BJ: It was really awareness. You tell people you want to freeze them for two to three minutes, they instantly think, “What, Ted Williams? Freezing people’s heads and trying to bring them back to life afterwards?” I had to say, “No, all my clients are happy. They come in alive and they leave alive! [laughs]”
But yeah, there was a lot of just unknowns for people as far as how the cryotherapy process went and what it did. There was this uncertainty of what exactly it was, what it did, and why we would possibly use nitrogen to make people cold. People aren’t that excited about being cold.
MSR: How did you break through that?
BJ: It helped out that some of the Housewives shows started showing. So, I started kind of getting that crowd that was looking for the calorie burn — a huge part of the cryotherapy is you’ll burn an extra 500-800 calories. Everybody sees it and they’re like, “Hey, I can do this instead of work out,” but it really doesn’t work like that.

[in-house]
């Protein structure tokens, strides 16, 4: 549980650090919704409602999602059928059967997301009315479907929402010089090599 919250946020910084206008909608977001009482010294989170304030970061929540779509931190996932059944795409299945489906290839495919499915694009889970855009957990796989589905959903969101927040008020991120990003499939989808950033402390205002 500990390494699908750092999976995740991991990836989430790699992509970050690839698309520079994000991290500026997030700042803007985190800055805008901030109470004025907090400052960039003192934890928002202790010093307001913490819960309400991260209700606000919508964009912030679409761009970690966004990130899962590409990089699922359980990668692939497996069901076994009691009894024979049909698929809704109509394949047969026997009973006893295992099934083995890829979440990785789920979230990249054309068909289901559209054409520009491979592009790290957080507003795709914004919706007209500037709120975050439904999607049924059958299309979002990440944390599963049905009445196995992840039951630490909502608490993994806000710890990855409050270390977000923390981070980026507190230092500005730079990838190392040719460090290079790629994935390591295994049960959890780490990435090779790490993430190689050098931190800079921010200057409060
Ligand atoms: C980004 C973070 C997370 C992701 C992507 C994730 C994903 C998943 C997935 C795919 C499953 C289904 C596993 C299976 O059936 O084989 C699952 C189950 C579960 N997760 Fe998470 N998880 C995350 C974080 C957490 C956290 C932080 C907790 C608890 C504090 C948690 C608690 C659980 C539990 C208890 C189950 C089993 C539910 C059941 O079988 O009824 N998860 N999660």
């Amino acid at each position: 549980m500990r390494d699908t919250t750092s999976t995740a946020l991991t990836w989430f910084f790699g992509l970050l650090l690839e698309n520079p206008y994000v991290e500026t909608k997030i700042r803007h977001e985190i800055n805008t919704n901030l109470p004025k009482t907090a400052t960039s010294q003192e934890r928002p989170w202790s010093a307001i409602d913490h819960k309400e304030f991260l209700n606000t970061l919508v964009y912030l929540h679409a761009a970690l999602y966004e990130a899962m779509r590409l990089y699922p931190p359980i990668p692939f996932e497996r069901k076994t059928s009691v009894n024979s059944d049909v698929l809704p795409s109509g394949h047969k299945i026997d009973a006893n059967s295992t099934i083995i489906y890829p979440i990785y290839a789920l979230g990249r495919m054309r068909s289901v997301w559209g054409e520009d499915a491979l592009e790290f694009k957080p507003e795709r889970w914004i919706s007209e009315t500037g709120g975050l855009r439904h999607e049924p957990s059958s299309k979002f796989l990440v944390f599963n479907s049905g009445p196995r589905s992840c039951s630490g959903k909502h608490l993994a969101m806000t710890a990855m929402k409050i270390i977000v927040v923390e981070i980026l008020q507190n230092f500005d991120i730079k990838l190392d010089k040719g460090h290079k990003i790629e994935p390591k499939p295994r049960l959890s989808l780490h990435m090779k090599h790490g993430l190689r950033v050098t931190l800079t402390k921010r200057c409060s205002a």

Yes, you burn the calories, but you’re going to eat that back pretty fast because your body wants to re-regulate itself. It wants to go into a state where it’s able to utilize nutrients to heal. And if you’re not putting in the correct foods, that’s hard to do.
MSR: How do you see your business impacting the community?
BJ: I see it as kind of a gateway. If you come into our space, you’ll also notice that we have a lending library. All the books that we have here are all tailored to bettering oneself. Whether it’s from a spiritual aspect or business aspect, everything that we have back there is something that’s going to help you be a better version of yourself. I believe that our goals, as a community, should always just be to beat yesterday. You don’t have to have massive lofty goals, but you have to beat the day before.